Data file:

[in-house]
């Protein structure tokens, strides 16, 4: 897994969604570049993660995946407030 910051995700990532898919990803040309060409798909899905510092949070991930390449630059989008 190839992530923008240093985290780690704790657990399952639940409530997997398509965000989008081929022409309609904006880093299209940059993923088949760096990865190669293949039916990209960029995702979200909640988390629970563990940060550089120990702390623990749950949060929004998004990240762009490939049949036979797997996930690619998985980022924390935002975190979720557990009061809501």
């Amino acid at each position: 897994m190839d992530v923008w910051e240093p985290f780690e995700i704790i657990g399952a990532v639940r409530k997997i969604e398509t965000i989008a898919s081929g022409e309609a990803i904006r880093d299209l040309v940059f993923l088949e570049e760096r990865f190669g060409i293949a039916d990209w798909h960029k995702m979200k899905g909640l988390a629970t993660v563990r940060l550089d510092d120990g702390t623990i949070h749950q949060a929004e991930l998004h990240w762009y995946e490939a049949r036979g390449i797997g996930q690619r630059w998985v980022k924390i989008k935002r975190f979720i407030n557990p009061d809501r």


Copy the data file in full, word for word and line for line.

[in-house]
């Protein structure tokens, strides 16, 4: 897994969604570049993660995946407030 910051995700990532898919990803040309060409798909899905510092949070991930390449630059989008 190839992530923008240093985290780690704790657990399952639940409530997997398509965000989008081929022409309609904006880093299209940059993923088949760096990865190669293949039916990209960029995702979200909640988390629970563990940060550089120990702390623990749950949060929004998004990240762009490939049949036979797997996930690619998985980022924390935002975190979720557990009061809501």
């Amino acid at each position: 897994m190839d992530v923008w910051e240093p985290f780690e995700i704790i657990g399952a990532v639940r409530k997997i969604e398509t965000i989008a898919s081929g022409e309609a990803i904006r880093d299209l040309v940059f993923l088949e570049e760096r990865f190669g060409i293949a039916d990209w798909h960029k995702m979200k899905g909640l988390a629970t993660v563990r940060l550089d510092d120990g702390t623990i949070h749950q949060a929004e991930l998004h990240w762009y995946e490939a049949r036979g390449i797997g996930q690619r630059w998985v980022k924390i989008k935002r975190f979720i407030n557990p009061d809501r």